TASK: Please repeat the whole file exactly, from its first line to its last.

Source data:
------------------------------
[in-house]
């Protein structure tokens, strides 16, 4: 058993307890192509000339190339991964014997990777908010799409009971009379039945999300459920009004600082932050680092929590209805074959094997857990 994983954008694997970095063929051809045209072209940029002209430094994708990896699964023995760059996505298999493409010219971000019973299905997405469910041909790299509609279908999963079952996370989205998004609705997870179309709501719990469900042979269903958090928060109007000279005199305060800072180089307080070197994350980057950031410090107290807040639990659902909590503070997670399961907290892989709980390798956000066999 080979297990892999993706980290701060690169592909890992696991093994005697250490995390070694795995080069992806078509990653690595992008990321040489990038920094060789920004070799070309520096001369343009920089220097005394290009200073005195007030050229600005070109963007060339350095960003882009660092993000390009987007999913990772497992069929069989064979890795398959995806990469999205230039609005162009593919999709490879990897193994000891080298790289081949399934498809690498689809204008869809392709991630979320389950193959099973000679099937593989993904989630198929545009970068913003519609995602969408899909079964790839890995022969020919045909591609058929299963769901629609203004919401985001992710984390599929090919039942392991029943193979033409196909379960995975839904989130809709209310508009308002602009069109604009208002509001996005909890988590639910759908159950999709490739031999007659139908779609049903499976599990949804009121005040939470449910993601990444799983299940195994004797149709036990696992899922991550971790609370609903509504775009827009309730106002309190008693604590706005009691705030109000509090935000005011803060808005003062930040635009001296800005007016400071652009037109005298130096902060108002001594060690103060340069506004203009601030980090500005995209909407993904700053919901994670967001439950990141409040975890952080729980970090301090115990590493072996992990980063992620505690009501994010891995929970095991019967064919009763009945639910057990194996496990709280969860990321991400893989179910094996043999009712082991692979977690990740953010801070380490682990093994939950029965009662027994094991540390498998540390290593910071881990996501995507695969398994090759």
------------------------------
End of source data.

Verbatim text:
[in-house]
């Protein structure tokens, strides 16, 4: 058993307890192509000339190339991964014997990777908010799409009971009379039945999300459920009004600082932050680092929590209805074959094997857990 994983954008694997970095063929051809045209072209940029002209430094994708990896699964023995760059996505298999493409010219971000019973299905997405469910041909790299509609279908999963079952996370989205998004609705997870179309709501719990469900042979269903958090928060109007000279005199305060800072180089307080070197994350980057950031410090107290807040639990659902909590503070997670399961907290892989709980390798956000066999 080979297990892999993706980290701060690169592909890992696991093994005697250490995390070694795995080069992806078509990653690595992008990321040489990038920094060789920004070799070309520096001369343009920089220097005394290009200073005195007030050229600005070109963007060339350095960003882009660092993000390009987007999913990772497992069929069989064979890795398959995806990469999205230039609005162009593919999709490879990897193994000891080298790289081949399934498809690498689809204008869809392709991630979320389950193959099973000679099937593989993904989630198929545009970068913003519609995602969408899909079964790839890995022969020919045909591609058929299963769901629609203004919401985001992710984390599929090919039942392991029943193979033409196909379960995975839904989130809709209310508009308002602009069109604009208002509001996005909890988590639910759908159950999709490739031999007659139908779609049903499976599990949804009121005040939470449910993601990444799983299940195994004797149709036990696992899922991550971790609370609903509504775009827009309730106002309190008693604590706005009691705030109000509090935000005011803060808005003062930040635009001296800005007016400071652009037109005298130096902060108002001594060690103060340069506004203009601030980090500005995209909407993904700053919901994670967001439950990141409040975890952080729980970090301090115990590493072996992990980063992620505690009501994010891995929970095991019967064919009763009945639910057990194996496990709280969860990321991400893989179910094996043999009712082991692979977690990740953010801070380490682990093994939950029965009662027994094991540390498998540390290593910071881990996501995507695969398994090759």